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Miss McIntosh: I repeat the commitment that we made when the lottery started and welcome the Government's devotion to a successful concept. I hope that when the Minister for Sport makes his winding-up speech, he will give a commitment to the principle of additionality and that there will be no further raids on the lottery coffers.

Chris Grayling: Does my hon. Friend recognise that in many parts of the country groups that are taking advantage of finance through the new opportunities fund traditionally received much greater support from the local authority? As she will know, local authorities this year are under increasing pressure because they are underfunded for things like teachers' pay. Discretionary spending for grants to the kind of schemes to which the hon. Member for Harrow, West (Mr. Thomas) referred cannot come through local authorities because of that underfunding.

Miss McIntosh: My hon. Friend makes a pertinent point which shows how shire counties in particular have suffered in this year's spending round. I shall return to that subject later.

This week, the Government almost broke with their recently established tradition of burying, or causing to seep out, bad news on Fridays. An announcement on the English fair share areas could have been made during departmental questions on Monday, so we have to ask ourselves why the Secretary of State held it up until yesterday in a written answer to the hon. Member for West Bromwich, East (Mr. Watson). My hon. Friend the Member for South Suffolk received that information via his fax machine at approximately 4.08 pm, and the Secretary of State elaborated further on the scheme today.

Tessa Jowell: With great respect, the hon. Lady must do better. She has been abandoned by the Opposition spokesman, who is away from the House, to handle this debate. As Secretary of State, I am here. The hon. Lady,

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having chosen a debate on the lottery in Government time to raise the issue, will have to give a better explanation of why answering a parliamentary question yesterday to clarify the position on fair shares can possibly be described as burying bad news. The 51 areas that will benefit from the scheme will regard it as a reason to celebrate this weekend.

Miss McIntosh: I am grateful to the right hon. Lady for her assistance. In announcing the fair share agreement in her written answer and her opening remarks today, she referred to her announcement on 27 June 2001. I wish to spare her blushes, but one must ask why it has taken nine months for an announcement originally promised on 27 June to seep out in that elaborate form. Following the targeted lottery initiative announcement on 27 June, one is tempted to ask why the Secretary of State has waited so long to make yesterday's announcement. What reason for such a long delay can there possibly be?

Tessa Jowell: I must put the hon. Lady out of her agony. The announcement about the fair share areas was made in today's debate and a parliamentary answer was given yesterday, because the programme will start in April. The announcement is timely; it is properly timed for the start of the programme by the new opportunities fund and the community fund at the beginning of April.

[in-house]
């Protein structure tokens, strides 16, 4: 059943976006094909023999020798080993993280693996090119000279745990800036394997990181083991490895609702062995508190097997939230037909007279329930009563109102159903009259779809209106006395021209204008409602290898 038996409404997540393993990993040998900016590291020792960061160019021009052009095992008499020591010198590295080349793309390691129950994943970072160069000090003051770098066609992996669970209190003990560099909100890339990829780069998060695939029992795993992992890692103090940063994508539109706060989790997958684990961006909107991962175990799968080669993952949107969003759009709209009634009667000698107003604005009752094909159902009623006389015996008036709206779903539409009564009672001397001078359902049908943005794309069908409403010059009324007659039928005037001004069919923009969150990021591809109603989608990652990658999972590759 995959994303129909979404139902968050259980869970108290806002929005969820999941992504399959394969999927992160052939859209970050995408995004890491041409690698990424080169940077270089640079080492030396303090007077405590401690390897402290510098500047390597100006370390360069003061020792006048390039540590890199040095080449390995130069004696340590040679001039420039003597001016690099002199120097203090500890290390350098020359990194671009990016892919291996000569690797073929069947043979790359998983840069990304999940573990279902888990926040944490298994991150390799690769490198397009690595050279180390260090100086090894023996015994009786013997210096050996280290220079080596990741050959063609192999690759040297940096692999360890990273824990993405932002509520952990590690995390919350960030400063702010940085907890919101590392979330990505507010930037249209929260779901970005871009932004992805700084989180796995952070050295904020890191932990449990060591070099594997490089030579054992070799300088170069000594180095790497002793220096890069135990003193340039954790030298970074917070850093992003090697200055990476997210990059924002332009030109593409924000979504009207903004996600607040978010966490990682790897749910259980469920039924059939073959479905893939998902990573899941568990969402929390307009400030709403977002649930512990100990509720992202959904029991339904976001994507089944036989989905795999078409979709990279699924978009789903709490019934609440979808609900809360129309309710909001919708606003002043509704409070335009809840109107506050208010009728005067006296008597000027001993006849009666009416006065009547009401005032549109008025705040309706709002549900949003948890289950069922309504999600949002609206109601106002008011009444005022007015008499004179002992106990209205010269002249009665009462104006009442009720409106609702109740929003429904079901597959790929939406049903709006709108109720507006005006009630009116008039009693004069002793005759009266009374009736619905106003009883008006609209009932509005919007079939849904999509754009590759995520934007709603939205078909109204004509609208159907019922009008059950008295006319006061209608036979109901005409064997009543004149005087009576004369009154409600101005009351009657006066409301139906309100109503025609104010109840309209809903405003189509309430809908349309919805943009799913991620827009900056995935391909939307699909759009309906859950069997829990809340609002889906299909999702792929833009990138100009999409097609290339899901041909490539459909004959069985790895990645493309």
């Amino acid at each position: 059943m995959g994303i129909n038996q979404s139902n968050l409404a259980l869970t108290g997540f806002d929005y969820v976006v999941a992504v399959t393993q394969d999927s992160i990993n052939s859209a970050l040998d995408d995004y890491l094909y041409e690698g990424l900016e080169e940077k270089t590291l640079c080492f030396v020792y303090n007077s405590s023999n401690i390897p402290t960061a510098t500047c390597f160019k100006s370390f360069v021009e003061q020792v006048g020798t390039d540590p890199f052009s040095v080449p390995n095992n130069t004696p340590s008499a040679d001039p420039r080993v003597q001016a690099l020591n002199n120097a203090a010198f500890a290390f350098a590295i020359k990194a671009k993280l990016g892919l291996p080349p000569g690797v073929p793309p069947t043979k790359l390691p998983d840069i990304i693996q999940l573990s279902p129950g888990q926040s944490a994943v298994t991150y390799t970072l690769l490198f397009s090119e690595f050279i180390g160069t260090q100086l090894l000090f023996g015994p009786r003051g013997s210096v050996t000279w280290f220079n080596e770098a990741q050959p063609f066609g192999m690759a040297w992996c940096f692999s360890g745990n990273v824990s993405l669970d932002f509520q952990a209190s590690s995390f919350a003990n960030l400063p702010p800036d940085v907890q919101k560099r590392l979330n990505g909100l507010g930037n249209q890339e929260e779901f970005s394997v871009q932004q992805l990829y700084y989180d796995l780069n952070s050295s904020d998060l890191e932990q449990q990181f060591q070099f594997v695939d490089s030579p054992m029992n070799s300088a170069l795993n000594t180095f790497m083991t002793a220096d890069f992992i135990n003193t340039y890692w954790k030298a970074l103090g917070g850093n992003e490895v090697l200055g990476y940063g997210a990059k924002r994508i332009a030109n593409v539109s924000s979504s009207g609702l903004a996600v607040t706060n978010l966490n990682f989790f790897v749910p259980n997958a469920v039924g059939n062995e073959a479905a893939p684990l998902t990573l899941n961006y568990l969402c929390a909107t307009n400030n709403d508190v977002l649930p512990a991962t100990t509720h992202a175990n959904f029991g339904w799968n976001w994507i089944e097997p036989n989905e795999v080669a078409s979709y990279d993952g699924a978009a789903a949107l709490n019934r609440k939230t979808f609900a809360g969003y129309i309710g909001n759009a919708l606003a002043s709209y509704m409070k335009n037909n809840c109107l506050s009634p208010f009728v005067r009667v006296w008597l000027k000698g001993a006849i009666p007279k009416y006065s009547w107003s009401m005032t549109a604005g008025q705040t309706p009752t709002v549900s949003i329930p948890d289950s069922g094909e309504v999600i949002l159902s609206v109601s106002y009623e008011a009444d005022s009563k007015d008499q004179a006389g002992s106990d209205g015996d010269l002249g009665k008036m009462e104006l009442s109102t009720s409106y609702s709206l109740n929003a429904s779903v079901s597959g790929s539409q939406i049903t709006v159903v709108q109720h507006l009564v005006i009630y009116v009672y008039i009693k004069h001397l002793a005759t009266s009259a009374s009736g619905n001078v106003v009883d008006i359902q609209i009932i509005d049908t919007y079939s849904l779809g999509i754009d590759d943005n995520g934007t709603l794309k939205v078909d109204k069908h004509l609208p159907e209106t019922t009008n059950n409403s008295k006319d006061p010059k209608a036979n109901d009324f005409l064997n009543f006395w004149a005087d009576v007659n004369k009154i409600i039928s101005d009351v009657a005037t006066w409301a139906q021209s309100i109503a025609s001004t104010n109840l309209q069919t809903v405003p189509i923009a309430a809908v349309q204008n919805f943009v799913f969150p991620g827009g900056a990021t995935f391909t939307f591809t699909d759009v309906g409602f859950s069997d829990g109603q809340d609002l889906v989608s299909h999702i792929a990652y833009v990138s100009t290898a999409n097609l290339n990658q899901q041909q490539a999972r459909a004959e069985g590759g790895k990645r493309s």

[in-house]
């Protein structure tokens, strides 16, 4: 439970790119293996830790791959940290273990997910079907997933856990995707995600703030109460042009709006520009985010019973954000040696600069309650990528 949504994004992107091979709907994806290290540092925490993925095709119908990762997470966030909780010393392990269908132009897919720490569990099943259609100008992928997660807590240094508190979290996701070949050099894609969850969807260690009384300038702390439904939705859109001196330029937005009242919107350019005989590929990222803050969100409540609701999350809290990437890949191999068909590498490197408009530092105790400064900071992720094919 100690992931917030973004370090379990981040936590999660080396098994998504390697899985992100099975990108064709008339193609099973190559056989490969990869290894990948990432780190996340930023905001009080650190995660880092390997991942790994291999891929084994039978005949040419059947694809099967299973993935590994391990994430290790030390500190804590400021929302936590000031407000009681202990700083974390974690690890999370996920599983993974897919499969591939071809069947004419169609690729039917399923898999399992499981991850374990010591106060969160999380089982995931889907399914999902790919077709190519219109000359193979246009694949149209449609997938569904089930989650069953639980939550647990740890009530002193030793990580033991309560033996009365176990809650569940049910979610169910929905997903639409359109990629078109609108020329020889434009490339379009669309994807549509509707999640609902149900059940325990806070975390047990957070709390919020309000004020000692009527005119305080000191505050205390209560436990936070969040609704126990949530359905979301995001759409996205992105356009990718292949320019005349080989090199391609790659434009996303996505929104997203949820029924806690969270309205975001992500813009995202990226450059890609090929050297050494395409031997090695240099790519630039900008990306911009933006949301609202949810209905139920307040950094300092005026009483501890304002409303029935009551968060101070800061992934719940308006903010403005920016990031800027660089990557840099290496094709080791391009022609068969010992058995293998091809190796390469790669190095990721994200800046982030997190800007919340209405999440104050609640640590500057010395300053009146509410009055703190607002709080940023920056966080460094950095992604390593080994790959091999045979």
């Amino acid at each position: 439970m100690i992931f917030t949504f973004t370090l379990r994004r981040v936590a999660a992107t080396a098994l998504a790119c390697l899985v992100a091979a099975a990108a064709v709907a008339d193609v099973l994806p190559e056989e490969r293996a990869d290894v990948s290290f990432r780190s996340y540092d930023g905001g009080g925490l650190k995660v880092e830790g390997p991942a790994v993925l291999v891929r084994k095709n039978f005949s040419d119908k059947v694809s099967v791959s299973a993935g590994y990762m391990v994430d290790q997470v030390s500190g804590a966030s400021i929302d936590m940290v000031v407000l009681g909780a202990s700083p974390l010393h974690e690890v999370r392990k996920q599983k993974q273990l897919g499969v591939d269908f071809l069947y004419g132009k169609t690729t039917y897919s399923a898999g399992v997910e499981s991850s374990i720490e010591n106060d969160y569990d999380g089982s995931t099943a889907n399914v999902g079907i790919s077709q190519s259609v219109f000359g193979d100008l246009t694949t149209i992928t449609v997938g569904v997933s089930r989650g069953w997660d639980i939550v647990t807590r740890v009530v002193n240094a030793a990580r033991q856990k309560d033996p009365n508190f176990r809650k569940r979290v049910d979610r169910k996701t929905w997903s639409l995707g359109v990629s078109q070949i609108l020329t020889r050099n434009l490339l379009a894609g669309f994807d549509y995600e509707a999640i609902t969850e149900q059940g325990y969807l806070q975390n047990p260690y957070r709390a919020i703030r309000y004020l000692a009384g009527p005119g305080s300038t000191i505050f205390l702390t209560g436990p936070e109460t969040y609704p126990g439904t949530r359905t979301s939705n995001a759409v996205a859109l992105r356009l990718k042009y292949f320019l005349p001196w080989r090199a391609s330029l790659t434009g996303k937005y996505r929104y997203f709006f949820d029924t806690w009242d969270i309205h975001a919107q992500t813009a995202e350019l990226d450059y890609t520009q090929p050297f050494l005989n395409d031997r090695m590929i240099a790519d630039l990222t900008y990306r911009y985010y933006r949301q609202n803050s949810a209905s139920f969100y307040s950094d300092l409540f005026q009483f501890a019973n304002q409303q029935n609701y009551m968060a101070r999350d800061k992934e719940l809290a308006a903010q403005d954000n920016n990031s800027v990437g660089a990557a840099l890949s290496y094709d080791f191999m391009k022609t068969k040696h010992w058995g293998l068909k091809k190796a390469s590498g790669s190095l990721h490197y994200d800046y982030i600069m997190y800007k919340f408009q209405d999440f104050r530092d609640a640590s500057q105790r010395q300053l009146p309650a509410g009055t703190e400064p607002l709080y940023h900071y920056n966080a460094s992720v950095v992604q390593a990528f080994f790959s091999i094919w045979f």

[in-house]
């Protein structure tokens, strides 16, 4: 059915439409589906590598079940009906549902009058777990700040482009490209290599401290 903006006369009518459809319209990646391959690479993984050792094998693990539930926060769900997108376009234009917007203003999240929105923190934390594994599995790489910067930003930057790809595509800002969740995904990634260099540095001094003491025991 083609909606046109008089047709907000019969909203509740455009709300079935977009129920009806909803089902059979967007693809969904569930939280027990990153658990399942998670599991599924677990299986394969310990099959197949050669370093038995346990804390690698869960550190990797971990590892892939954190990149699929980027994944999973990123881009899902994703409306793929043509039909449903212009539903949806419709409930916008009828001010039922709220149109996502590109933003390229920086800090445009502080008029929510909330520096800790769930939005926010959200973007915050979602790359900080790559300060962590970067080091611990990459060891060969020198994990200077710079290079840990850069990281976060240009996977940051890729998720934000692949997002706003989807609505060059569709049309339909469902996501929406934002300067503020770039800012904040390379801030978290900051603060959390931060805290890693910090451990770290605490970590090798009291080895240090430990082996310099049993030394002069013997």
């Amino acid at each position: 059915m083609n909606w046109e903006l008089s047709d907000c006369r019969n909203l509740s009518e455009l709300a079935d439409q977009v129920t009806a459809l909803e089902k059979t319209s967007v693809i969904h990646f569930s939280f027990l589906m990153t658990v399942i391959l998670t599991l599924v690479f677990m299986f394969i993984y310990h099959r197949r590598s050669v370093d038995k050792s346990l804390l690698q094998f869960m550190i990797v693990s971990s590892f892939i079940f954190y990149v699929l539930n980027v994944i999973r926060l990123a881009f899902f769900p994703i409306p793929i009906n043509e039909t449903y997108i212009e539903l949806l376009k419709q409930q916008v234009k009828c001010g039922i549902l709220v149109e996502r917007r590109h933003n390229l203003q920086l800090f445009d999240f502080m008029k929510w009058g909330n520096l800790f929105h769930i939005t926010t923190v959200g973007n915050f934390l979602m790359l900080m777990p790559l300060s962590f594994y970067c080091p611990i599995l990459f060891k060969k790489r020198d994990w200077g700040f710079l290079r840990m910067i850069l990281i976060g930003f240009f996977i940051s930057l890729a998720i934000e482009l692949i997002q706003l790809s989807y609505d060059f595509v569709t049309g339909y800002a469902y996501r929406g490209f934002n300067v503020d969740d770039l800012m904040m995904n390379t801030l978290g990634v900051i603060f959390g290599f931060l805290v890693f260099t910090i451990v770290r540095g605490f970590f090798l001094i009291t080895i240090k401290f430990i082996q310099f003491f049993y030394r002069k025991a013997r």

Miss McIntosh: If an announcement had been made in January, the programme could have started in March. If an announcement had been made in September, it could have started in November. However we shall not debate the meaning of the word "timely" because that is not why Members are here.

The written answer to which I referred—it has been expanded on by the Secretary of State—refers to direct support in respect of 51 of our 100 most deprived areas. The community fund and the new opportunities fund have analysed areas that receive less than the average amount of funding from the community fund and from other lottery distributors collectively. Those areas are to receive direct support from fair share. I congratulate the community fund on targeting money on the most deprived areas in that way. The Secretary of State mentioned that £80 million of community fund money will be targeted. I gather that £10 million will subsequently make its way to rural areas, but it should be made clear whether that money is additional to the £80 million or part of it.

I also congratulate the community fund on following the Secretary of State's request that it simplify its procedure. It has pioneered the one-stop shop and even taken advantage of the popular radio programme "The Archers" to explain how the procedures will work. I urge her to go further and to encourage other distributors—especially those concerned with heritage and the arts—to make efforts to put similar money into the fair share initiative.

I add one note of caution. I recognise that the majority of the 100 most deprived areas are not rural—the list given in the written answer speaks for itself. I welcome the fact that the constituency of my hon. Friend the Member for Altrincham and Sale, West (Mr. Brady) will benefit. None the less, Barking and Dagenham, Barnsley, Darlington, Doncaster, Kingston upon Hull, Peterborough and Portsmouth—the list goes on—could hardly be described as rural. I gather that the regional sparsity factor

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is one of the indices used to create the relevant criteria, so I make this plea: the fair share initiative, which appears from the written answer mostly to represent urban areas, for the reason given by the Secretary of State, should be matched by the Government with a similar rural initiative. I add to that plea a request that the Government examine exactly how the rural indices are arrived at and calculated.